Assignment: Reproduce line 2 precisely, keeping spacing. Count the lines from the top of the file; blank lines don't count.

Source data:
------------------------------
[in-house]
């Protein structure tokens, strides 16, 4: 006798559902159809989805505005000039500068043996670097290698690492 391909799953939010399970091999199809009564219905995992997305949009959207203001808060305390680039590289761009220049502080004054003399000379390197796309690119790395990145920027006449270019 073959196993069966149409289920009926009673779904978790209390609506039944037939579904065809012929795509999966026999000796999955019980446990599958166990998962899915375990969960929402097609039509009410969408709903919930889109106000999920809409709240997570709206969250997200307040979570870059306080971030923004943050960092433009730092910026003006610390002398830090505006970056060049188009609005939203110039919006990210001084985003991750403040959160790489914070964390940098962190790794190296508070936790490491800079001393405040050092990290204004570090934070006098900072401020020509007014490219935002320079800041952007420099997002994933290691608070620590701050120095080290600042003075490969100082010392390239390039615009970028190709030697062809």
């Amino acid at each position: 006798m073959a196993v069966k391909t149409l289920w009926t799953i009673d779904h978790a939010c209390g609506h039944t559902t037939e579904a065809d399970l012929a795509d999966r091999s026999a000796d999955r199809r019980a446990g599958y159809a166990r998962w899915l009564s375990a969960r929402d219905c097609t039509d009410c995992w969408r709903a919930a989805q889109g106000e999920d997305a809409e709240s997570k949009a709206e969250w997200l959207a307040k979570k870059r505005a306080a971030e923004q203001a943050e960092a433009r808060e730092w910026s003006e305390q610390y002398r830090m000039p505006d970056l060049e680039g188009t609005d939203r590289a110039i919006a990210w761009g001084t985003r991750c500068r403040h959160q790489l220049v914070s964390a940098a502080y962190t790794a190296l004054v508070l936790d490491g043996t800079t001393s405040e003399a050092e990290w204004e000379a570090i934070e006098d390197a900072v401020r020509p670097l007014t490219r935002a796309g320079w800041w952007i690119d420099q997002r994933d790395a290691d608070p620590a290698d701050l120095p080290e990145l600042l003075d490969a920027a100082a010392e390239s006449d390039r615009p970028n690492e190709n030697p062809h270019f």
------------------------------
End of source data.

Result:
């Protein structure tokens, strides 16, 4: 006798559902159809989805505005000039500068043996670097290698690492 391909799953939010399970091999199809009564219905995992997305949009959207203001808060305390680039590289761009220049502080004054003399000379390197796309690119790395990145920027006449270019 073959196993069966149409289920009926009673779904978790209390609506039944037939579904065809012929795509999966026999000796999955019980446990599958166990998962899915375990969960929402097609039509009410969408709903919930889109106000999920809409709240997570709206969250997200307040979570870059306080971030923004943050960092433009730092910026003006610390002398830090505006970056060049188009609005939203110039919006990210001084985003991750403040959160790489914070964390940098962190790794190296508070936790490491800079001393405040050092990290204004570090934070006098900072401020020509007014490219935002320079800041952007420099997002994933290691608070620590701050120095080290600042003075490969100082010392390239390039615009970028190709030697062809």